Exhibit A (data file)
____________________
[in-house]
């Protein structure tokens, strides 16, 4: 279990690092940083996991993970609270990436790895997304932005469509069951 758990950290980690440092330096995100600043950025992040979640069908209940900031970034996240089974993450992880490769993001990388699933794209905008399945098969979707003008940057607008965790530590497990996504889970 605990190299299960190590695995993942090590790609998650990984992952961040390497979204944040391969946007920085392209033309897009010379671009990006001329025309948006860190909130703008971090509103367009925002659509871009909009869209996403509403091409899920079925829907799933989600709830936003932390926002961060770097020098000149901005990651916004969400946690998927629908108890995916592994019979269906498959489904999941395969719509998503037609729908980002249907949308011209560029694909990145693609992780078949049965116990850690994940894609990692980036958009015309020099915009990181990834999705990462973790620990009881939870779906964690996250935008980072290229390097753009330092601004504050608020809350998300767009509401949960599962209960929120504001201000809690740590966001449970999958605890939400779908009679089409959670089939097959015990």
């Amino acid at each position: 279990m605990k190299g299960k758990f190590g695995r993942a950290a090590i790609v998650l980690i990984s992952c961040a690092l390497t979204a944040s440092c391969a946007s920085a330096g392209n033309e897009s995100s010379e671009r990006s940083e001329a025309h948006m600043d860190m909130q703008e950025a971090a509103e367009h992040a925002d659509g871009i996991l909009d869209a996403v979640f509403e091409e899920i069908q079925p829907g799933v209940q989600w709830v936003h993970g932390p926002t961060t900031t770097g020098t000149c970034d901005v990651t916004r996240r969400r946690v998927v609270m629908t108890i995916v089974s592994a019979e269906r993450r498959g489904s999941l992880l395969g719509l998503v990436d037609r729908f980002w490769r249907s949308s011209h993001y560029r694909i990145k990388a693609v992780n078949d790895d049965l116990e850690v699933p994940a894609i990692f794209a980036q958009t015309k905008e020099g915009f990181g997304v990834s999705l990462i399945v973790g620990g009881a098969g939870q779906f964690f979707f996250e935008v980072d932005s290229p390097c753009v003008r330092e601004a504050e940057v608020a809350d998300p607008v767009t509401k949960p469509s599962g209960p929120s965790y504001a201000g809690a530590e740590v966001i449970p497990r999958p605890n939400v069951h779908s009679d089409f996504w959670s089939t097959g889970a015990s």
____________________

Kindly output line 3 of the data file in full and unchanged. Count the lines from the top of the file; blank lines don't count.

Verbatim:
């Amino acid at each position: 279990m605990k190299g299960k758990f190590g695995r993942a950290a090590i790609v998650l980690i990984s992952c961040a690092l390497t979204a944040s440092c391969a946007s920085a330096g392209n033309e897009s995100s010379e671009r990006s940083e001329a025309h948006m600043d860190m909130q703008e950025a971090a509103e367009h992040a925002d659509g871009i996991l909009d869209a996403v979640f509403e091409e899920i069908q079925p829907g799933v209940q989600w709830v936003h993970g932390p926002t961060t900031t770097g020098t000149c970034d901005v990651t916004r996240r969400r946690v998927v609270m629908t108890i995916v089974s592994a019979e269906r993450r498959g489904s999941l992880l395969g719509l998503v990436d037609r729908f980002w490769r249907s949308s011209h993001y560029r694909i990145k990388a693609v992780n078949d790895d049965l116990e850690v699933p994940a894609i990692f794209a980036q958009t015309k905008e020099g915009f990181g997304v990834s999705l990462i399945v973790g620990g009881a098969g939870q779906f964690f979707f996250e935008v980072d932005s290229p390097c753009v003008r330092e601004a504050e940057v608020a809350d998300p607008v767009t509401k949960p469509s599962g209960p929120s965790y504001a201000g809690a530590e740590v966001i449970p497990r999958p605890n939400v069951h779908s009679d089409f996504w959670s089939t097959g889970a015990s």